National Priorities: The Budget in Graphs

President’s 2015 Budget in Pictures

By Jasmine Tucker 

Chart assistance by Daniel Gautreau

Discretionary Spending

This is how discretionary spending, above, fits into the overall federal budget. As you can see, discretionary spending is less than a third of all federal spending. Sixty-five percent of spending, or $2.6 trillion, falls under the mandatory spending category. Mandatory spending refers to spending for earned-benefit programs like Medicare and Social Security. The remaining 6 percent of the federal budget, or $252 billion, will go towards interest on the federal debt.

Mandatory Spending

Note: While there is some mandatory spending that occurs in categories beyond the five that are shown in this chart, they are so small that together they account for less than 1 percent of the total and have been omitted.

Total Spending

MIlitary and Non-Military Discretionary Spending

This chart shows how funding for military and non-military discretionary spending has changed over time. Military spending accounts for 55 percent of the president’s 2015 discretionary budget proposal, while non-military spending accounts for 45 percent.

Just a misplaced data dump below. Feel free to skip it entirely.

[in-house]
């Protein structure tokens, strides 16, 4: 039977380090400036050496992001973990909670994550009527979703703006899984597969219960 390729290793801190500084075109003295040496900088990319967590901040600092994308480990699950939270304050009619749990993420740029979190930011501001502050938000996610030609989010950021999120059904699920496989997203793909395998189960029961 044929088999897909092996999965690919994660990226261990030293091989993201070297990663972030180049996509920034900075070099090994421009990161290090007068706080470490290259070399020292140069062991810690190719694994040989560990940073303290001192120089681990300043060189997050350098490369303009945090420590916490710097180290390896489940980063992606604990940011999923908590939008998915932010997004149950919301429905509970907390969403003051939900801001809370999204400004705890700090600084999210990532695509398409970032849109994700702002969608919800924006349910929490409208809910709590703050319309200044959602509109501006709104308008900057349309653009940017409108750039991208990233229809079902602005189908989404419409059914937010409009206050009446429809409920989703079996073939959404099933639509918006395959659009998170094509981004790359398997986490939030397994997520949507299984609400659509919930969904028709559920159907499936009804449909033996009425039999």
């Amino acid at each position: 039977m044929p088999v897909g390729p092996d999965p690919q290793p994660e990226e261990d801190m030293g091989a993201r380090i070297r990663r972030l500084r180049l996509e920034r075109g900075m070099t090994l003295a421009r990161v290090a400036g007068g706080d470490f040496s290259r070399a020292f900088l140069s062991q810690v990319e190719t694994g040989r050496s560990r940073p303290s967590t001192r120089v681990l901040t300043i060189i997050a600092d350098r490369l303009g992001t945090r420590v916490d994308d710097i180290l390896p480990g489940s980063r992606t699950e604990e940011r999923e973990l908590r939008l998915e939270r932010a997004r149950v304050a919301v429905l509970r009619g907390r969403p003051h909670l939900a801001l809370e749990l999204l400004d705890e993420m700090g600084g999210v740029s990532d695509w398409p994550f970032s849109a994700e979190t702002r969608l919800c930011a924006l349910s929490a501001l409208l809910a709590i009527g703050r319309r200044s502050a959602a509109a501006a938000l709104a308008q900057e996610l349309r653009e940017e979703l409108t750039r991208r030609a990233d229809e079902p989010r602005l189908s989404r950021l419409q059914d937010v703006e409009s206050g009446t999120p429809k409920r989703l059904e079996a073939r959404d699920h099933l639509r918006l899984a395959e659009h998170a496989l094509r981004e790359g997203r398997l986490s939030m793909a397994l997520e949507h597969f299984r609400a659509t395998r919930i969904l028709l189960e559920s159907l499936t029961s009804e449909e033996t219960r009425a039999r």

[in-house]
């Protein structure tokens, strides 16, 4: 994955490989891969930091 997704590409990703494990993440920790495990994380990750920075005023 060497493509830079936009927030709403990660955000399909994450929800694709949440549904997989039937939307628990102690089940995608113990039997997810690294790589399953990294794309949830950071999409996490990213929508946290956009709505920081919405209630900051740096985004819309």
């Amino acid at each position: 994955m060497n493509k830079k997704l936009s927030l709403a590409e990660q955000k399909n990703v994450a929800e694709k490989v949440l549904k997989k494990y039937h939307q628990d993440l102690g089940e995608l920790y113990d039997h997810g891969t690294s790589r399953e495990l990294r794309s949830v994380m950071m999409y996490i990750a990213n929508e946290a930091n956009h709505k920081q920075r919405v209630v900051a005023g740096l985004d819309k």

Federal Spending and Revenue as a Share of GDP

Individual and Corporate Income Taxes as Percent of Total Federal Revenue

This chart shows how tax revenue from individuals and corporations has changed over time. Individual income taxes will account for 46 percent of total tax revenue in 2015, while corporations will contribute 13.5 percent. Other federal revenue will come from payroll taxes, as well as customs and excise taxes.

Total Tax Revenue

Annual Budget Deficit or Surplus as a Share of the Economy

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